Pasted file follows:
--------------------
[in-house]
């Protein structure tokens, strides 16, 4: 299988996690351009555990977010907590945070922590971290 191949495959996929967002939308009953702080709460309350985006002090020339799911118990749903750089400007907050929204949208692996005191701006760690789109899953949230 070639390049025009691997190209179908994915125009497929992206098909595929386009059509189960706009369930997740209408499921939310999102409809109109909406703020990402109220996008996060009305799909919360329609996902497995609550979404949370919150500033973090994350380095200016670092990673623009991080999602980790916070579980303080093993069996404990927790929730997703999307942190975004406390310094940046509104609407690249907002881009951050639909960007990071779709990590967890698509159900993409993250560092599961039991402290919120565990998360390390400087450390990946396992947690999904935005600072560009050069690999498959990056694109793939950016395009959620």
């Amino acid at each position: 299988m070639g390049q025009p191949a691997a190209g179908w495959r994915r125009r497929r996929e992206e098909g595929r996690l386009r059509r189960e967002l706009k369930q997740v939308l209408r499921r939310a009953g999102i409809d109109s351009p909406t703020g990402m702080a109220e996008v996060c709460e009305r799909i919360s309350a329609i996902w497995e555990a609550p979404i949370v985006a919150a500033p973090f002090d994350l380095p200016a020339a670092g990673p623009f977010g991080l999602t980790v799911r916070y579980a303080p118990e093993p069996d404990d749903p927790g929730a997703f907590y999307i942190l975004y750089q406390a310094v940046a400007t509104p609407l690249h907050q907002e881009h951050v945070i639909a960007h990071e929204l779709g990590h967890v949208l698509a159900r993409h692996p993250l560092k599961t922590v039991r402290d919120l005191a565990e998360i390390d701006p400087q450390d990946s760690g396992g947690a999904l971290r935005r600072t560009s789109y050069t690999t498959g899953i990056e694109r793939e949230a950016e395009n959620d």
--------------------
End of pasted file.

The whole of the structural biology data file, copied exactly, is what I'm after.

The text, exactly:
[in-house]
């Protein structure tokens, strides 16, 4: 299988996690351009555990977010907590945070922590971290 191949495959996929967002939308009953702080709460309350985006002090020339799911118990749903750089400007907050929204949208692996005191701006760690789109899953949230 070639390049025009691997190209179908994915125009497929992206098909595929386009059509189960706009369930997740209408499921939310999102409809109109909406703020990402109220996008996060009305799909919360329609996902497995609550979404949370919150500033973090994350380095200016670092990673623009991080999602980790916070579980303080093993069996404990927790929730997703999307942190975004406390310094940046509104609407690249907002881009951050639909960007990071779709990590967890698509159900993409993250560092599961039991402290919120565990998360390390400087450390990946396992947690999904935005600072560009050069690999498959990056694109793939950016395009959620």
């Amino acid at each position: 299988m070639g390049q025009p191949a691997a190209g179908w495959r994915r125009r497929r996929e992206e098909g595929r996690l386009r059509r189960e967002l706009k369930q997740v939308l209408r499921r939310a009953g999102i409809d109109s351009p909406t703020g990402m702080a109220e996008v996060c709460e009305r799909i919360s309350a329609i996902w497995e555990a609550p979404i949370v985006a919150a500033p973090f002090d994350l380095p200016a020339a670092g990673p623009f977010g991080l999602t980790v799911r916070y579980a303080p118990e093993p069996d404990d749903p927790g929730a997703f907590y999307i942190l975004y750089q406390a310094v940046a400007t509104p609407l690249h907050q907002e881009h951050v945070i639909a960007h990071e929204l779709g990590h967890v949208l698509a159900r993409h692996p993250l560092k599961t922590v039991r402290d919120l005191a565990e998360i390390d701006p400087q450390d990946s760690g396992g947690a999904l971290r935005r600072t560009s789109y050069t690999t498959g899953i990056e694109r793939e949230a950016e395009n959620d």